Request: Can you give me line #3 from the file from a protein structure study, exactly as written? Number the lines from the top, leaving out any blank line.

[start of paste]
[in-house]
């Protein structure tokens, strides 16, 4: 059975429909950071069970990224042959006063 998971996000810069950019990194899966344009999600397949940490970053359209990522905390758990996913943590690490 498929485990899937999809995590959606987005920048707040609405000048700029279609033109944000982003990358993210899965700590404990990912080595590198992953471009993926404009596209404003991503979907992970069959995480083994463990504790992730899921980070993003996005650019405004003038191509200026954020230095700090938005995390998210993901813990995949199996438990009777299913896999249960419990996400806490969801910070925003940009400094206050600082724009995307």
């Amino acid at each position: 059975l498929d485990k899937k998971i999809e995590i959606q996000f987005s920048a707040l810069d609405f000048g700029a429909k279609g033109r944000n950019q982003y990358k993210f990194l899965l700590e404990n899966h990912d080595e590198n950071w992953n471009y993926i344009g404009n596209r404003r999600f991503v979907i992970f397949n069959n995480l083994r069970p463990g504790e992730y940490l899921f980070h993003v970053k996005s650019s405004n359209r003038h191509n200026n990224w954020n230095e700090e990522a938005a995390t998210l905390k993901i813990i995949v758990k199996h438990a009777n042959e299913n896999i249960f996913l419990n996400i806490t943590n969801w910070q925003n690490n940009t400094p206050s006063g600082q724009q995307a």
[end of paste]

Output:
């Amino acid at each position: 059975l498929d485990k899937k998971i999809e995590i959606q996000f987005s920048a707040l810069d609405f000048g700029a429909k279609g033109r944000n950019q982003y990358k993210f990194l899965l700590e404990n899966h990912d080595e590198n950071w992953n471009y993926i344009g404009n596209r404003r999600f991503v979907i992970f397949n069959n995480l083994r069970p463990g504790e992730y940490l899921f980070h993003v970053k996005s650019s405004n359209r003038h191509n200026n990224w954020n230095e700090e990522a938005a995390t998210l905390k993901i813990i995949v758990k199996h438990a009777n042959e299913n896999i249960f996913l419990n996400i806490t943590n969801w910070q925003n690490n940009t400094p206050s006063g600082q724009q995307a």